We were six years in before we began to see the systems and structures coming together to support this endeavor. We now have a faculty member full time in this program, a graduate advisor who helps with thesis management and supervision and a support staff that is quick and reliable. There are rewards as well. I used to say I wanted a t-shirt that said, “I added $300,000 a year to the annual budget and all I got was a lousy cell phone.” But we have been able to buy some new technology for our undergraduates and take some graduate student to conferences to present. We didn’t get what we expected, however, and it cost more than we imagined, not in dollars but in ideals. My faculty no longer believes that if we build it they will come. There is no enthusiasm for program development of any kind.
Personally I have more ideas but I have less energy. Older and wiser, I struggle with cynicism. Although the institution has learned a lot through our experience it feels like it was learned at our expense. New programs are better funded and better planned, and yet the Red Queen still rules.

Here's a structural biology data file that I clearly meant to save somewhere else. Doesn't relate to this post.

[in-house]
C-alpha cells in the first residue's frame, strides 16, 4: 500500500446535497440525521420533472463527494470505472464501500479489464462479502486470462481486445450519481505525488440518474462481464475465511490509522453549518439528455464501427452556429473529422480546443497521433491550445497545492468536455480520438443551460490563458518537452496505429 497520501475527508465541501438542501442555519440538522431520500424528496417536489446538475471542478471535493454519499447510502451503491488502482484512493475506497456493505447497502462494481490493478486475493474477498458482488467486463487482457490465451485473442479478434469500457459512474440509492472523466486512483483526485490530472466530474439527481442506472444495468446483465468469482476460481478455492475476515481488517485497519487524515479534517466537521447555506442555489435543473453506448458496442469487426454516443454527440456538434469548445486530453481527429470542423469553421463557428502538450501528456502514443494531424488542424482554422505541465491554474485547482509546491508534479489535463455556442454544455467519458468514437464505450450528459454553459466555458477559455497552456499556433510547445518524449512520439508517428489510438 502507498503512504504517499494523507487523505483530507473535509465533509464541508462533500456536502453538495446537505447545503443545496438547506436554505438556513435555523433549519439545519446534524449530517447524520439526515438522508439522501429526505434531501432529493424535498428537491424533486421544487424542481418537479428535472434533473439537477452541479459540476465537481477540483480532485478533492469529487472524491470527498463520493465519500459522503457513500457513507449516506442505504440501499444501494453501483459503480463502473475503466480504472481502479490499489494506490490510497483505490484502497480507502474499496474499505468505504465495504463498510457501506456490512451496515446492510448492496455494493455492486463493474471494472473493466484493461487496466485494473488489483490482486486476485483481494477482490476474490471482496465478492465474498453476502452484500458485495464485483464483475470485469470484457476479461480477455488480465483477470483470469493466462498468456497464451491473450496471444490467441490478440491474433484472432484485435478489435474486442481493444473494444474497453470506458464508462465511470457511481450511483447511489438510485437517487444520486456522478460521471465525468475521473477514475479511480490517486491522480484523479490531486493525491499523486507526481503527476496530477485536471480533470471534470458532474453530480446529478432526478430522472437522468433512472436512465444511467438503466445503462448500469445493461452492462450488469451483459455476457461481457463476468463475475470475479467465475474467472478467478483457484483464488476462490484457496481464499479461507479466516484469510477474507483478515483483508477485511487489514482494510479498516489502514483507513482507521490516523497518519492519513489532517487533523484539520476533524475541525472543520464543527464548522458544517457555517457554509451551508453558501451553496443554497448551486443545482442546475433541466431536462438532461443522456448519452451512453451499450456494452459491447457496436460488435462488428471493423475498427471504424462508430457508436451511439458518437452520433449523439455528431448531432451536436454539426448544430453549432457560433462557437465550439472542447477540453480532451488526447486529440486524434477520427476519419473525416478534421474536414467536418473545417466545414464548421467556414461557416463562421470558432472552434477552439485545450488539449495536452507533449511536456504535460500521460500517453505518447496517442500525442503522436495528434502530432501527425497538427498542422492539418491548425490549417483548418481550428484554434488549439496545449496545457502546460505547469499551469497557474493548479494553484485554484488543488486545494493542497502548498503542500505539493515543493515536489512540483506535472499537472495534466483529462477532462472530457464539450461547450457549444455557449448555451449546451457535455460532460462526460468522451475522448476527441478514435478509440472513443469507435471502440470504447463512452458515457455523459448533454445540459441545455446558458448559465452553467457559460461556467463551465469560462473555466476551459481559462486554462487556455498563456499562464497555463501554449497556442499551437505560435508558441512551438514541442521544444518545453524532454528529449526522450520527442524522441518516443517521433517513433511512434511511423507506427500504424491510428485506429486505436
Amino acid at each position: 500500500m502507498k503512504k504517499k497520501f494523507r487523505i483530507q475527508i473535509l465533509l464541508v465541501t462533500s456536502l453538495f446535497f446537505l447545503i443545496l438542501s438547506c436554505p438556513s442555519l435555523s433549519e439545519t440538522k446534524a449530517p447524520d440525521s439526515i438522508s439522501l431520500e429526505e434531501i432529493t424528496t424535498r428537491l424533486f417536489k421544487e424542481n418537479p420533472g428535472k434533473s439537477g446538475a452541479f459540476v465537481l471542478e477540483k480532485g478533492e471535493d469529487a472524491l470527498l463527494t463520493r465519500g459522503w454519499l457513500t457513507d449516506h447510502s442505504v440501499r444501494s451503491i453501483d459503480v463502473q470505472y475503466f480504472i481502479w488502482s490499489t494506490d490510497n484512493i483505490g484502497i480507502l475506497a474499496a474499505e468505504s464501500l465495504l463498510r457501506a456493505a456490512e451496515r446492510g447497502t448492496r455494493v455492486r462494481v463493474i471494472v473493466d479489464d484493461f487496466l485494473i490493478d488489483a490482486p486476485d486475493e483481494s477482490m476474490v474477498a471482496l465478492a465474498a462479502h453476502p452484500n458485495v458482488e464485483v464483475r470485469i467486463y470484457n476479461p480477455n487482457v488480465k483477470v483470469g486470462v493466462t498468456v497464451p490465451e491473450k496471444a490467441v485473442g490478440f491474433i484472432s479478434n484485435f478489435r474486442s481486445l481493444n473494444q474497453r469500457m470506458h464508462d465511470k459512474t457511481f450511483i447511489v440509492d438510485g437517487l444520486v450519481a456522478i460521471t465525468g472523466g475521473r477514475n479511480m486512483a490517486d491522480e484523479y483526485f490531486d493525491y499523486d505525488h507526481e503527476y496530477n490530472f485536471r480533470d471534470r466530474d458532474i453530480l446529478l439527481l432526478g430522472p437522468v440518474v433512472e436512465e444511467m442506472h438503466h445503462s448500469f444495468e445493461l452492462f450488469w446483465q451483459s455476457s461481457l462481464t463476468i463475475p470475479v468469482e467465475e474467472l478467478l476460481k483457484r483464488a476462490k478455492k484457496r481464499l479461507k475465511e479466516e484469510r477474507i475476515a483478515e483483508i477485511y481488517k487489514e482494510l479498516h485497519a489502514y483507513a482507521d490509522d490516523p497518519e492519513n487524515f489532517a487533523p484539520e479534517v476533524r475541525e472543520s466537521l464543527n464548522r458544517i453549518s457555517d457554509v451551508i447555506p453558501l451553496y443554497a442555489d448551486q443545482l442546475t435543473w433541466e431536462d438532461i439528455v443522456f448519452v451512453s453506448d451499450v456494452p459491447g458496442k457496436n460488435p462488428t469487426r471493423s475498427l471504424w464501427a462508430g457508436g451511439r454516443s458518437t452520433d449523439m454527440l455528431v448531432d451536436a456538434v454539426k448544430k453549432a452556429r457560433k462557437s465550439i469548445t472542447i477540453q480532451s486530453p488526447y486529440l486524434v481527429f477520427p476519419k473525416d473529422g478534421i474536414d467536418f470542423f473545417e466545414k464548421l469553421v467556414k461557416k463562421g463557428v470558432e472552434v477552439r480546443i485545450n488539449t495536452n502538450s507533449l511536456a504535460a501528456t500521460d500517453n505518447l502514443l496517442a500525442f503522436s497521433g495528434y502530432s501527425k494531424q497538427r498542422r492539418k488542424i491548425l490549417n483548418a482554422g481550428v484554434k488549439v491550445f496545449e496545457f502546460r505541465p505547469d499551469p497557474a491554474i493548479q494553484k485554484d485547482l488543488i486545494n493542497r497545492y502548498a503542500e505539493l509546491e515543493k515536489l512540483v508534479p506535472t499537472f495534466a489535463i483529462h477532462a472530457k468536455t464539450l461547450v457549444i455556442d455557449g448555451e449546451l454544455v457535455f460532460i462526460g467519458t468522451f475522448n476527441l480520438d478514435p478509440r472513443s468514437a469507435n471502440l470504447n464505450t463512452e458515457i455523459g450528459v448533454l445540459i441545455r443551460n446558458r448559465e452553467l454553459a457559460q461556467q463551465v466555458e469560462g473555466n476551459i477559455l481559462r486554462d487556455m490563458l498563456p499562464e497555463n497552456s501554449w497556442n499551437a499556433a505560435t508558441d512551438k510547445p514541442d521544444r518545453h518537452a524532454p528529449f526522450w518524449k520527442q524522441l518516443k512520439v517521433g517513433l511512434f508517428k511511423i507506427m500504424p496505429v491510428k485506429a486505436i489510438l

I still believe that if I build it they will come, however. I just believe it will take much longer than I might expect. In the end, successful innovation requires both better resources and tougher conversations. I’ve learned something about that.
So here are some questions I will ask, after they show me the money:
• Are you going to fall back on inflexible formulas when things get tough?
• Is our effort going to bail out programs with falling enrollments?
• We’ve told you why we think this will succeed, but why do you think it will?
• How much success bias is there in your thinking?
• Can we tinker with the core features to make this work?
• How much are you willing to forget about what you think you know?
Find the right answers and you too can have an iPhone.
The presentation that accompanies this paper is available here.
Barnett, William, and Elizabeth Pontikes. 1991. “Organizational Inertia and Momentum: A dynamic Model of Strategic Change.” Academy of Management Journal, 34: 591-612.
Hannan, Michael T., and John H. Freeman. 1984. “Structural inertia and organizational change.” American Sociological Review, 49: 149-164.
Kelly, Dawn, and Terry L. Amburgey. 1991. “Organizational Inertia and Momentum: A Dynamic Model of Strategic Change.” Academy of Management Journal, 34: 591-612.
March, James G., Lee S. Sproull, and Michal Tamuz. 1991. “Learning From Samples of One or Fewer.” Organization Science, 2: 1-13.
Weick, Karl E. Sensemaking in Organizations. 1995. Sage, Thousand Oaks, CA.